Amtrak Intermodal Gateway Project
Amtrak and Berwind Properties
Planning and architecture
Urban/STV Joint Venture Engineers
Prime for pedestrian bridge and garage
Tim Haas & Associates
Parking garage design
Size: 521,000 sf, garage, 2,500 sf, bridge
Cost: $50,000,000, garage, $6,000,000, bridge, $2,000,000, mezzanine
Completion: 2004, garage, 2005, bridge and mezzanine
A new master plan for the Amtrak Intermodal Gateway Project involved preparing the way for the Cira Centre office building along with development of a new garage for the nation’s second-busiest rail terminal – Amtrak’s 30th Street Station. The nine-level, double helix garage boasts 2,100 parking spaces overall (up from the original 1,100), 1,525 of them in the garage, which replaces the western one-third of the old parking deck across Arch Street from the station. Glazed elevators offer panoramic views of the Center City skyline. A glass enclosed stair tower affords views of the railyard space and Philadelphia beyond for rail enthusiasts.
Arch Street at 30th Street Station is part of US Route 3, fed by an off-ramp from Interstate 76 at the northeastern corner of the station. Traffic is therefore extremely heavy and pedestrian access is hazardous. A route over Arch Street plugs directly into the northern end of SEPTA’s Regional Rail mezzanine, making the trip from any point in the station to the new parking garage and Cira Centre as direct and convenient as possible. An escalator makes for a continuous flow of circulation in both directions from the station onto the glass enclosed pedestrian bridge, and over Arch Street. The curved, glazed forms of the bridge were intended to reinforce the 21st century image of the new Acela trains.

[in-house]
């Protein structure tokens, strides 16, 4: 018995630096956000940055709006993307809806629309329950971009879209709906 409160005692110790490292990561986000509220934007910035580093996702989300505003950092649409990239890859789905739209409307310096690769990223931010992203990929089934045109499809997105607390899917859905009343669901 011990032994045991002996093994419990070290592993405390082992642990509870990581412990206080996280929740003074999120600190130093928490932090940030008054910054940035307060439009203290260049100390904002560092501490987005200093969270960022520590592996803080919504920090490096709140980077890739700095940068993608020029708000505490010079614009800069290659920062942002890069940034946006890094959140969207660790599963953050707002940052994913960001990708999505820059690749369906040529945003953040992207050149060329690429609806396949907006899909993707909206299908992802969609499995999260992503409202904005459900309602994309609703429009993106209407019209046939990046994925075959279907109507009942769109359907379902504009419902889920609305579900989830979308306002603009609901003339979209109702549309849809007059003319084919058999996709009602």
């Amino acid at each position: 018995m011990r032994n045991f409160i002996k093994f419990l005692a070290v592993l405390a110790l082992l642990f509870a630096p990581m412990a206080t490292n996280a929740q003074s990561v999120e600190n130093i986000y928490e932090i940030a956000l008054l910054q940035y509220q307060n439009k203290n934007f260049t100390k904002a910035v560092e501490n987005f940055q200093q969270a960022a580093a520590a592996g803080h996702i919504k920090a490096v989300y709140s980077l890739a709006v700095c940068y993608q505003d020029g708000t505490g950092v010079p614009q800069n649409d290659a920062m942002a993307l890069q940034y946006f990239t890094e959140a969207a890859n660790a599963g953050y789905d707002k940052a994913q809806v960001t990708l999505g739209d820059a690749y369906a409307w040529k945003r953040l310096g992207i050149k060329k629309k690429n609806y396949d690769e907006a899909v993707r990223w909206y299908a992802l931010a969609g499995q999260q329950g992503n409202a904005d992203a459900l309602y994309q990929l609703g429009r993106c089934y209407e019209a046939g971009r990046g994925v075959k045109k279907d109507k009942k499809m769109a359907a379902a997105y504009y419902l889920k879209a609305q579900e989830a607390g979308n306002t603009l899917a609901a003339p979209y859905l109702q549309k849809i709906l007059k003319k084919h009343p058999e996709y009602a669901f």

The project included interior renovations to public spaces on the SEPTA Mezzanine, above the main station concourse, including new retail storefronts, illuminated directional signs and graphics, interior lighting, floor and ceiling finishes and passenger amenities. It provides an active, vibrant link between the main portions of the station and, via the Arch Street pedestrian bridge to the Cira Centre office building, to the station’s new parking structure. The north end of the retail area now has a view north to the Philadelphia Museum of Art, letting in natural light for the first time. New architectural elements integrate rolling grilles, signage and light fixtures and form gateways to the tracks above, and use forms also present in the new Arch Street pedestrian bridge.